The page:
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Brad Harrington

Cheyenne's Event Center: "Time To Pull The Plug"

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CHEYENNE'S EVENT CENTER: "TIME TO PULL THE PLUG"

By Bradley Harrington

“The essence of the interventionist policy is to take from one group to give to another. It is confiscation and distribution.” - Ludwig von Mises, “Human Action,” 1949 -

If Cheyenne residents ever wanted a real-world example of how government interference distorts supply and demand, thereby making all of us poorer in the process, the Taco John’s Event Center certainly provides a classic instance of it.

Here we have an ice-rink service that, when owned by private investors, lost $18,000 in 2005 and $64,000 in 2006.

What, in a free-market economy, is the course of events in such a situation? When private investors engage in development projects that fail to meet consumer demands, they lose money - and, in response, those investors will do one of two things:

(1) Determine that the losses are due to mismanagement, and implement a proper management scheme; or, (2), Will decide that it is the venture itself that is the problem and shut it down.

In this fashion, the results of poor market judgment operate as a self-correcting mechanism to dampen such errors in the future: those investors, you can be sure, will be a little more careful about when, where and how they place their dollars next time around.

But none of that ever happened. Nearly three years ago, you see, Cheyenne’s governing body, under the economically inept “leadership” of former Mayor Jack Spiker, decided that it had a better answer for city residents instead, and acquired the Event Center through a land swap to run for itself.

And the results? “Shortfalls are greater than when it was privately owned. In all, in the 2009-2010 budget year, the ice center made $379,000, with $603,413 in expenses - a net loss of $223,678.” (“Events center future unsure,” Wyoming Tribune Eagle, Aug. 28th.)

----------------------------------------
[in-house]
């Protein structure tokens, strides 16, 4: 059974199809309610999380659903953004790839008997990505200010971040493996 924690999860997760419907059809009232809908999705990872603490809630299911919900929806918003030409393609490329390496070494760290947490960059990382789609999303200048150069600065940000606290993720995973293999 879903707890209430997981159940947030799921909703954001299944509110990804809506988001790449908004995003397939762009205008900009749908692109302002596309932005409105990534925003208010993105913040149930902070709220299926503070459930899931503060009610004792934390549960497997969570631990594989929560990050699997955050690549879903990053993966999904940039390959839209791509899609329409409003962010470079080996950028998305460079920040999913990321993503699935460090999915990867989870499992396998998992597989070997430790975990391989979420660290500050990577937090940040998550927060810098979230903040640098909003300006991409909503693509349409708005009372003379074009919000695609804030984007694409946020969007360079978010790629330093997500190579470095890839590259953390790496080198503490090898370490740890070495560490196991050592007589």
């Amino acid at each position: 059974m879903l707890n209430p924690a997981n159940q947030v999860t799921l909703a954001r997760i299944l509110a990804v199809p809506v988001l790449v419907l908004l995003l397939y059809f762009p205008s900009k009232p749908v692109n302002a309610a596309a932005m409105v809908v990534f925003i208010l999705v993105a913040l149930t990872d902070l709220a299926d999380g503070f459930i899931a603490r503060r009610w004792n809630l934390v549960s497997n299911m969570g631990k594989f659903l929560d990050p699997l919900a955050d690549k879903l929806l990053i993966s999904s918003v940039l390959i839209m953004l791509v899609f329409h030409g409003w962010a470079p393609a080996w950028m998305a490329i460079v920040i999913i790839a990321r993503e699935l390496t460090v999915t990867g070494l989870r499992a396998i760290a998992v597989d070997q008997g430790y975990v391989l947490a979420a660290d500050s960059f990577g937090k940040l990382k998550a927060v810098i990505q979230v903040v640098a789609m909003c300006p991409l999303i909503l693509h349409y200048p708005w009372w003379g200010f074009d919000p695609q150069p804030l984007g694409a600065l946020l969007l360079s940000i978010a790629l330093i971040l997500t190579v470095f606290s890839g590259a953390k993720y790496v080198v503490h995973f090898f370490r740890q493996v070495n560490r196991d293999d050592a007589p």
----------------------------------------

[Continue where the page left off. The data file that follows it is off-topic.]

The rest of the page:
That’s nearly a quarter of a million dollars - poured down the toilet by “leaders” who, in their infinite wisdom, thought they had more on the ball than we consumers did when we spent our dollars as we saw fit. And that’s just for fiscal year 2009-2010.

Thus the original investors, by having their losing project absorbed by the city instead of having it fold as it should have, were spared the economic spankings that come along with poor market decisions, and therefore never learned the proper lessons that would have acted as a future governor on subsequent investment decisions.

And who, it bears asking, ended up shouldering that responsibility instead? The innocent taxpayer who - through the institutionalized use of force - has become victimized by an ever-widening spiral of losses that would never have occurred if dollars had been left free to flow as they would. And all in a time when city dollars have been supposedly tighter than skins on grapes.

So, what’s the lesson? When the market makes a mistake, the free interplay of economic forces quickly act to reduce the damage - and the greater the damage, the greater the forces at work to minimize it. Adam Smith’s “invisible hand.”